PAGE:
ERIC Number: ED325989
Record Type: RIE
Publication Date: 1990-Feb
Reference Count: N/A
Troubling Trends: The Health of America's Next Generation.
National Commission To Prevent Infant Mortality, Washington, DC.
Trends during the 1980s are described including high infant mortality, no decline in low birthweight percentages, an increase in the black-white infant mortality gap, more high-risk pregnancies, and inadequate prenatal care. Inadequate progress in reducing infant mortality is attributed in part to the limited technological ability to save increasingly smaller infants. Graphs compare infant mortality by race, cause of death, and in different countries and states. Low birthweight is designated the most significant factor in determining infant death and disability. Data is presented projecting cost savings from preventing low birthweight. Graphs compare low birthweight percentages by race and to infant mortality percentages. Higher black infant mortality rates are attributed to poverty and lack of access to health care. Data on low birthweight percentages and infant, neonatal, and postneonatal mortality rates by race is presented graphically. Also documented is the increased risk of poor pregnancy outcomes associated with known risk factors. The increasing number of women receiving inadequate prenatal care is attributed primarily to lack of finances, health insurance, or Medicaid services. Racial differences in the number of women receiving inadequate and early prenatal care are found. An argument is made for the cost effectiveness of providing funds for health care. Contains 124 end notes and 22 references. (RM)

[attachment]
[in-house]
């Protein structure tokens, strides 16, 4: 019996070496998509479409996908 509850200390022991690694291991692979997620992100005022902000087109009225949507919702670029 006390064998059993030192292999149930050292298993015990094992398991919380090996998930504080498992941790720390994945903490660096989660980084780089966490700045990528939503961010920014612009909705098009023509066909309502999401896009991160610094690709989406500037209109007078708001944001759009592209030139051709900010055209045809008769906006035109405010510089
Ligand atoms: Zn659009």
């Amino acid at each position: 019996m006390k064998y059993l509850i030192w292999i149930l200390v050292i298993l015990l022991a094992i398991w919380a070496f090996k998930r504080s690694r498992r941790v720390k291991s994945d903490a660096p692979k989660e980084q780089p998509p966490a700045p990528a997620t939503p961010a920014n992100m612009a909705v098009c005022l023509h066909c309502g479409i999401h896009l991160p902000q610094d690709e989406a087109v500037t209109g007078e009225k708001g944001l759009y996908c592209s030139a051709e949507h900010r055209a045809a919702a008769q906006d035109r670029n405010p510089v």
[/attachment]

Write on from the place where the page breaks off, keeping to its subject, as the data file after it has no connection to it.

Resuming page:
Descriptors: At Risk Persons, Birth Weight, Child Health, Disabilities, Health Care Costs, Infant Mortality, Infants, Learning Disabilities, Mortality Rate, Multiple Disabilities, Neonates, Physical Disabilities, Poverty, Pregnancy, Prenatal Influences, Preventive Medicine, Public Support, Substance Abuse, Tax Allocation, Trend Analysis
Publication Type: Opinion Papers
Education Level: N/A
Audience: Policymakers; Community
Authoring Institution: National Commission To Prevent Infant Mortality, Washington, DC.